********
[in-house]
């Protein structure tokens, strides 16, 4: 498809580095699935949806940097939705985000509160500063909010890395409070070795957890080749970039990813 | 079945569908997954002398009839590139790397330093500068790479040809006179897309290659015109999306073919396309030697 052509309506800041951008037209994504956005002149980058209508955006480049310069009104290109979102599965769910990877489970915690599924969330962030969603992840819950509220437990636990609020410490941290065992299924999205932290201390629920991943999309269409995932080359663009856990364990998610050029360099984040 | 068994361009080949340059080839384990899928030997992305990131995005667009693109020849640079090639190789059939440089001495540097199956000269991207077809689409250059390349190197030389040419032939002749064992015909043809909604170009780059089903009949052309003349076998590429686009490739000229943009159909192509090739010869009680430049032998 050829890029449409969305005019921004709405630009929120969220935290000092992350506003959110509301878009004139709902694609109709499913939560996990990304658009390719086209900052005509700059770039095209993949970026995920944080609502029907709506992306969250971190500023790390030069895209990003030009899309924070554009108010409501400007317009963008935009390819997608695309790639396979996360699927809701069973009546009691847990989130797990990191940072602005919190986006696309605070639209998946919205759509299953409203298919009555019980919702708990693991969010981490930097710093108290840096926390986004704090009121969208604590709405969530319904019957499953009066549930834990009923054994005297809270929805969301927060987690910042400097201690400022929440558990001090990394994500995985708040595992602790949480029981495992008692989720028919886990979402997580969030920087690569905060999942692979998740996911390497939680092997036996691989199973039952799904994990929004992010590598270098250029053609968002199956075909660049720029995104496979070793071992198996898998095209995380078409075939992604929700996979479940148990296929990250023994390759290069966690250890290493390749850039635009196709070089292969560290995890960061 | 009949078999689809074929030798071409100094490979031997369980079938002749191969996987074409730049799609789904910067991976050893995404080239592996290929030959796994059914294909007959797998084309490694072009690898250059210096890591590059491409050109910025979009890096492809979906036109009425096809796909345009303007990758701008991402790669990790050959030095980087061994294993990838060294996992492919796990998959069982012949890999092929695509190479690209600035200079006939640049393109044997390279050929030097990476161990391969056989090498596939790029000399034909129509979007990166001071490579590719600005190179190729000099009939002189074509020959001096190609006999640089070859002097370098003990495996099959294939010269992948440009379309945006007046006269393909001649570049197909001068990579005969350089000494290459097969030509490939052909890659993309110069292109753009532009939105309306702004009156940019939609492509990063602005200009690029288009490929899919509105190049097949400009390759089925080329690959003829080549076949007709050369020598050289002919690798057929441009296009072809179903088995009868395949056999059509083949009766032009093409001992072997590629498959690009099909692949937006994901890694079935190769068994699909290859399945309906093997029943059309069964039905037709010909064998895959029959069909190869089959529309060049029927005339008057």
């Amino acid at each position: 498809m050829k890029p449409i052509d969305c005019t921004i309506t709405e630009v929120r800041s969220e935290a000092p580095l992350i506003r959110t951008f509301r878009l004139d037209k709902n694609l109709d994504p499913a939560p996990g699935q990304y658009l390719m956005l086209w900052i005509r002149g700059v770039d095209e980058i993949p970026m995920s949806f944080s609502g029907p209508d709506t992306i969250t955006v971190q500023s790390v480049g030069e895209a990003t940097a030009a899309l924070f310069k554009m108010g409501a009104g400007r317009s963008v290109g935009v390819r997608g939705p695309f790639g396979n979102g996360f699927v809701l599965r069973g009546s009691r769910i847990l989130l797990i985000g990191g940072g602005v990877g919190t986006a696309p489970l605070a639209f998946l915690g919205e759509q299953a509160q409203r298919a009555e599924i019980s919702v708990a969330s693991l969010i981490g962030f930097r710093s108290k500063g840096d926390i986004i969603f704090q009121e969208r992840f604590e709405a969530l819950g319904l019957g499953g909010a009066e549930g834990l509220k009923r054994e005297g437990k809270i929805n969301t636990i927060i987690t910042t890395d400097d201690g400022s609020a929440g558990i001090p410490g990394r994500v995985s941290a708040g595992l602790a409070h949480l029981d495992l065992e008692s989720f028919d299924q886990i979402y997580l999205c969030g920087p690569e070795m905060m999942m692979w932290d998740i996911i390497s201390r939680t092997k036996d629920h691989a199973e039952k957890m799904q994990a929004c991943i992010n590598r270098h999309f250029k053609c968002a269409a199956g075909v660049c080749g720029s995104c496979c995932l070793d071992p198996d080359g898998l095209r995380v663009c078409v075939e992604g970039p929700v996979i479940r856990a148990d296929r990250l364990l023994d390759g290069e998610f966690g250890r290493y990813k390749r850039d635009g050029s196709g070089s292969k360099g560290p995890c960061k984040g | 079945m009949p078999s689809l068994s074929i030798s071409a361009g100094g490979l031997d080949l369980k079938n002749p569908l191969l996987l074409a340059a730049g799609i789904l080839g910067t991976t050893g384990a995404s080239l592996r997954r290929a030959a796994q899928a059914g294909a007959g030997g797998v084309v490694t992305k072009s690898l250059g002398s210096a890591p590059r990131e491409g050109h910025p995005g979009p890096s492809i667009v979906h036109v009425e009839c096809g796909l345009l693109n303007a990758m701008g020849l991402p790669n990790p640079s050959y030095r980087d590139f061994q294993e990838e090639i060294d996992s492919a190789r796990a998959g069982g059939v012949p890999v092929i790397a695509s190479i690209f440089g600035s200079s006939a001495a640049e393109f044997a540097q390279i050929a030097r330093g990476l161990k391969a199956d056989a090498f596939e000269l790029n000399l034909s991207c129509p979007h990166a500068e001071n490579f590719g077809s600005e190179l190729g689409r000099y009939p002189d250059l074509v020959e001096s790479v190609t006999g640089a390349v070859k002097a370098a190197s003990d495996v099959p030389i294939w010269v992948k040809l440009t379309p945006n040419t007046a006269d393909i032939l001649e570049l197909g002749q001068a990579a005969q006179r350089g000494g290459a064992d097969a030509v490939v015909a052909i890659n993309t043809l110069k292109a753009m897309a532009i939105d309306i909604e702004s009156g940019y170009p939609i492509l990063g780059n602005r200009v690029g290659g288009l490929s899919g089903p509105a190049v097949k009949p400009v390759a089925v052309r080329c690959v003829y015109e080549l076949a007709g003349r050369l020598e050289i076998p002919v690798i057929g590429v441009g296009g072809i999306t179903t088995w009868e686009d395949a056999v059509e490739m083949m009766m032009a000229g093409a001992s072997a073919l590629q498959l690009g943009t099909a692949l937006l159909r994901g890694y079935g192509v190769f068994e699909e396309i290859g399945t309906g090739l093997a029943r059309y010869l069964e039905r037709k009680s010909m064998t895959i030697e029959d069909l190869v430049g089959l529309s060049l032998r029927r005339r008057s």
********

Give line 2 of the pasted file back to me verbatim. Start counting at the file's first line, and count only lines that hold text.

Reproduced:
């Protein structure tokens, strides 16, 4: 498809580095699935949806940097939705985000509160500063909010890395409070070795957890080749970039990813 | 079945569908997954002398009839590139790397330093500068790479040809006179897309290659015109999306073919396309030697 052509309506800041951008037209994504956005002149980058209508955006480049310069009104290109979102599965769910990877489970915690599924969330962030969603992840819950509220437990636990609020410490941290065992299924999205932290201390629920991943999309269409995932080359663009856990364990998610050029360099984040 | 068994361009080949340059080839384990899928030997992305990131995005667009693109020849640079090639190789059939440089001495540097199956000269991207077809689409250059390349190197030389040419032939002749064992015909043809909604170009780059089903009949052309003349076998590429686009490739000229943009159909192509090739010869009680430049032998 050829890029449409969305005019921004709405630009929120969220935290000092992350506003959110509301878009004139709902694609109709499913939560996990990304658009390719086209900052005509700059770039095209993949970026995920944080609502029907709506992306969250971190500023790390030069895209990003030009899309924070554009108010409501400007317009963008935009390819997608695309790639396979996360699927809701069973009546009691847990989130797990990191940072602005919190986006696309605070639209998946919205759509299953409203298919009555019980919702708990693991969010981490930097710093108290840096926390986004704090009121969208604590709405969530319904019957499953009066549930834990009923054994005297809270929805969301927060987690910042400097201690400022929440558990001090990394994500995985708040595992602790949480029981495992008692989720028919886990979402997580969030920087690569905060999942692979998740996911390497939680092997036996691989199973039952799904994990929004992010590598270098250029053609968002199956075909660049720029995104496979070793071992198996898998095209995380078409075939992604929700996979479940148990296929990250023994390759290069966690250890290493390749850039635009196709070089292969560290995890960061 | 009949078999689809074929030798071409100094490979031997369980079938002749191969996987074409730049799609789904910067991976050893995404080239592996290929030959796994059914294909007959797998084309490694072009690898250059210096890591590059491409050109910025979009890096492809979906036109009425096809796909345009303007990758701008991402790669990790050959030095980087061994294993990838060294996992492919796990998959069982012949890999092929695509190479690209600035200079006939640049393109044997390279050929030097990476161990391969056989090498596939790029000399034909129509979007990166001071490579590719600005190179190729000099009939002189074509020959001096190609006999640089070859002097370098003990495996099959294939010269992948440009379309945006007046006269393909001649570049197909001068990579005969350089000494290459097969030509490939052909890659993309110069292109753009532009939105309306702004009156940019939609492509990063602005200009690029288009490929899919509105190049097949400009390759089925080329690959003829080549076949007709050369020598050289002919690798057929441009296009072809179903088995009868395949056999059509083949009766032009093409001992072997590629498959690009099909692949937006994901890694079935190769068994699909290859399945309906093997029943059309069964039905037709010909064998895959029959069909190869089959529309060049029927005339008057």